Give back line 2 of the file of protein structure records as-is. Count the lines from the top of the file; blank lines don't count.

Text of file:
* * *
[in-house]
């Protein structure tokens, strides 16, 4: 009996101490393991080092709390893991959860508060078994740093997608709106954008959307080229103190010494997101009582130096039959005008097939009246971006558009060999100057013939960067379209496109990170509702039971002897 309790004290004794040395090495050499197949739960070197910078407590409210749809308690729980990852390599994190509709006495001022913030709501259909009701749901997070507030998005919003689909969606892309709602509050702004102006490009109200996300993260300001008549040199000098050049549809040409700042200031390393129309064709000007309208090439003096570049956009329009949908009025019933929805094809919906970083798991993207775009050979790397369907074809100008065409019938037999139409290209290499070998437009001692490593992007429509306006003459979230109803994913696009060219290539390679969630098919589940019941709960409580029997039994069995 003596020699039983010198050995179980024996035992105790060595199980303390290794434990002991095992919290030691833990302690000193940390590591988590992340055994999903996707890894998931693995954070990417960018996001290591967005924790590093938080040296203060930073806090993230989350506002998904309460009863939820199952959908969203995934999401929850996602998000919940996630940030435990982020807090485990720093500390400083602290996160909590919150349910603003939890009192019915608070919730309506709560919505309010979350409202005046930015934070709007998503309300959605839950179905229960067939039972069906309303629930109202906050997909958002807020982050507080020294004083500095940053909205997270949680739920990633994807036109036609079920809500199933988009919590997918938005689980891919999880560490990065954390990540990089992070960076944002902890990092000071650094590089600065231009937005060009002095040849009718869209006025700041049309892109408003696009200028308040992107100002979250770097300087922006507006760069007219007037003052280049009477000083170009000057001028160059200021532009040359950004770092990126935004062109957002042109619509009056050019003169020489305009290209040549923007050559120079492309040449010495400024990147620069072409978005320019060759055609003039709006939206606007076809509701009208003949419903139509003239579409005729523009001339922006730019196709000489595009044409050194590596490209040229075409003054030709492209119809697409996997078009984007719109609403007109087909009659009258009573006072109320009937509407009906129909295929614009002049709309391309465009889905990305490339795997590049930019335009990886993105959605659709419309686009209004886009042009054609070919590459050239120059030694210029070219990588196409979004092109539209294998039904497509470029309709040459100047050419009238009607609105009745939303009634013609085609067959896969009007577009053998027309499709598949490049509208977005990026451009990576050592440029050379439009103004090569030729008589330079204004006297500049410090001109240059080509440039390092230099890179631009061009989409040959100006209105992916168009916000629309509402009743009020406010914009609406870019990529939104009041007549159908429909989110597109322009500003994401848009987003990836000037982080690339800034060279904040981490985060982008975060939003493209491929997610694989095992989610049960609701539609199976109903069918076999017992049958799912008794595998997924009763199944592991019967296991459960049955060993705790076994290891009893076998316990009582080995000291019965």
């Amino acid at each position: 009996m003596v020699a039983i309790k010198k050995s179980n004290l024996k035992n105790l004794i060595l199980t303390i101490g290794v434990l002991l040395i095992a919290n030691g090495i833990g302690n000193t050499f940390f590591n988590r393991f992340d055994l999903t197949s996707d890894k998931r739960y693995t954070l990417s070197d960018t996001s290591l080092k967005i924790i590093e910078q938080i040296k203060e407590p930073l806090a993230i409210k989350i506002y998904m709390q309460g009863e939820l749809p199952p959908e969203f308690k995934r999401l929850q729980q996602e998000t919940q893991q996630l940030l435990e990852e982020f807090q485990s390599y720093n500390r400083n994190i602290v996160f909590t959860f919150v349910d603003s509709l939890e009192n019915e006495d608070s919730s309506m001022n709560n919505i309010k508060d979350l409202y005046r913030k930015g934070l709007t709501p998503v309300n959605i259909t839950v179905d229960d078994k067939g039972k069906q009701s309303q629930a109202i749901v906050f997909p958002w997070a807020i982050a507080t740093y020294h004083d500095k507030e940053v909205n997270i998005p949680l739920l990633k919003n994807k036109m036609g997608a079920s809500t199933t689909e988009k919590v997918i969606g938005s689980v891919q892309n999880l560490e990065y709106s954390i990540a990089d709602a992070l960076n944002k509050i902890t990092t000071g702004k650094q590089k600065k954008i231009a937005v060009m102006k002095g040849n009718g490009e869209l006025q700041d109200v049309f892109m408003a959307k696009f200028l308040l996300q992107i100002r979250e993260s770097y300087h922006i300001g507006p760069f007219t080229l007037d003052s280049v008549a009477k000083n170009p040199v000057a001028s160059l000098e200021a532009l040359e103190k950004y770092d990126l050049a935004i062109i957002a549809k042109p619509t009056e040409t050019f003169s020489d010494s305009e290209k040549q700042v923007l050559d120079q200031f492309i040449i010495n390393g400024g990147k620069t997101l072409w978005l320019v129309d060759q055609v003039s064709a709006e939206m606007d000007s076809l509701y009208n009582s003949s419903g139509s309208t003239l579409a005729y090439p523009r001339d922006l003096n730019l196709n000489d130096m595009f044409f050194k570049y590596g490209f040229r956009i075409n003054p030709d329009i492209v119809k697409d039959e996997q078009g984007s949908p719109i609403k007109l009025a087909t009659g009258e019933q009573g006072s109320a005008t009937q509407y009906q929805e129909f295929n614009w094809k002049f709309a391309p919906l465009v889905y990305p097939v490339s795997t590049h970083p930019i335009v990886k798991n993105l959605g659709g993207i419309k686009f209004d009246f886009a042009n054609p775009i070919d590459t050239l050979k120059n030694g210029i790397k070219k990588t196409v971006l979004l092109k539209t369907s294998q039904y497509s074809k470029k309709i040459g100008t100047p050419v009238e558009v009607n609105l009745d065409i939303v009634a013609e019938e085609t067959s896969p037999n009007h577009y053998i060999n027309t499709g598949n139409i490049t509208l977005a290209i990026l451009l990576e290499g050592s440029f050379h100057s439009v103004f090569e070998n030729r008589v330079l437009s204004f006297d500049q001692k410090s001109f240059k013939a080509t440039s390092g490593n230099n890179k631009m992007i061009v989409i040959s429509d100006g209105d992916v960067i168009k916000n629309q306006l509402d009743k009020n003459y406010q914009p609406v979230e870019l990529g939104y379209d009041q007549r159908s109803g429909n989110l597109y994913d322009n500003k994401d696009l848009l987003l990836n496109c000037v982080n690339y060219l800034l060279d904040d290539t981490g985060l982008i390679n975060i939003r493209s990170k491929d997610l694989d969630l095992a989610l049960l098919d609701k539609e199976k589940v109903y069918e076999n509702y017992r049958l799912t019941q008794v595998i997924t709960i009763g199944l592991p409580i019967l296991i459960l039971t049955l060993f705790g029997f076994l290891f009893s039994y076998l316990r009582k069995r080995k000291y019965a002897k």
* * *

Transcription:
């Protein structure tokens, strides 16, 4: 009996101490393991080092709390893991959860508060078994740093997608709106954008959307080229103190010494997101009582130096039959005008097939009246971006558009060999100057013939960067379209496109990170509702039971002897 309790004290004794040395090495050499197949739960070197910078407590409210749809308690729980990852390599994190509709006495001022913030709501259909009701749901997070507030998005919003689909969606892309709602509050702004102006490009109200996300993260300001008549040199000098050049549809040409700042200031390393129309064709000007309208090439003096570049956009329009949908009025019933929805094809919906970083798991993207775009050979790397369907074809100008065409019938037999139409290209290499070998437009001692490593992007429509306006003459979230109803994913696009060219290539390679969630098919589940019941709960409580029997039994069995 003596020699039983010198050995179980024996035992105790060595199980303390290794434990002991095992919290030691833990302690000193940390590591988590992340055994999903996707890894998931693995954070990417960018996001290591967005924790590093938080040296203060930073806090993230989350506002998904309460009863939820199952959908969203995934999401929850996602998000919940996630940030435990982020807090485990720093500390400083602290996160909590919150349910603003939890009192019915608070919730309506709560919505309010979350409202005046930015934070709007998503309300959605839950179905229960067939039972069906309303629930109202906050997909958002807020982050507080020294004083500095940053909205997270949680739920990633994807036109036609079920809500199933988009919590997918938005689980891919999880560490990065954390990540990089992070960076944002902890990092000071650094590089600065231009937005060009002095040849009718869209006025700041049309892109408003696009200028308040992107100002979250770097300087922006507006760069007219007037003052280049009477000083170009000057001028160059200021532009040359950004770092990126935004062109957002042109619509009056050019003169020489305009290209040549923007050559120079492309040449010495400024990147620069072409978005320019060759055609003039709006939206606007076809509701009208003949419903139509003239579409005729523009001339922006730019196709000489595009044409050194590596490209040229075409003054030709492209119809697409996997078009984007719109609403007109087909009659009258009573006072109320009937509407009906129909295929614009002049709309391309465009889905990305490339795997590049930019335009990886993105959605659709419309686009209004886009042009054609070919590459050239120059030694210029070219990588196409979004092109539209294998039904497509470029309709040459100047050419009238009607609105009745939303009634013609085609067959896969009007577009053998027309499709598949490049509208977005990026451009990576050592440029050379439009103004090569030729008589330079204004006297500049410090001109240059080509440039390092230099890179631009061009989409040959100006209105992916168009916000629309509402009743009020406010914009609406870019990529939104009041007549159908429909989110597109322009500003994401848009987003990836000037982080690339800034060279904040981490985060982008975060939003493209491929997610694989095992989610049960609701539609199976109903069918076999017992049958799912008794595998997924009763199944592991019967296991459960049955060993705790076994290891009893076998316990009582080995000291019965």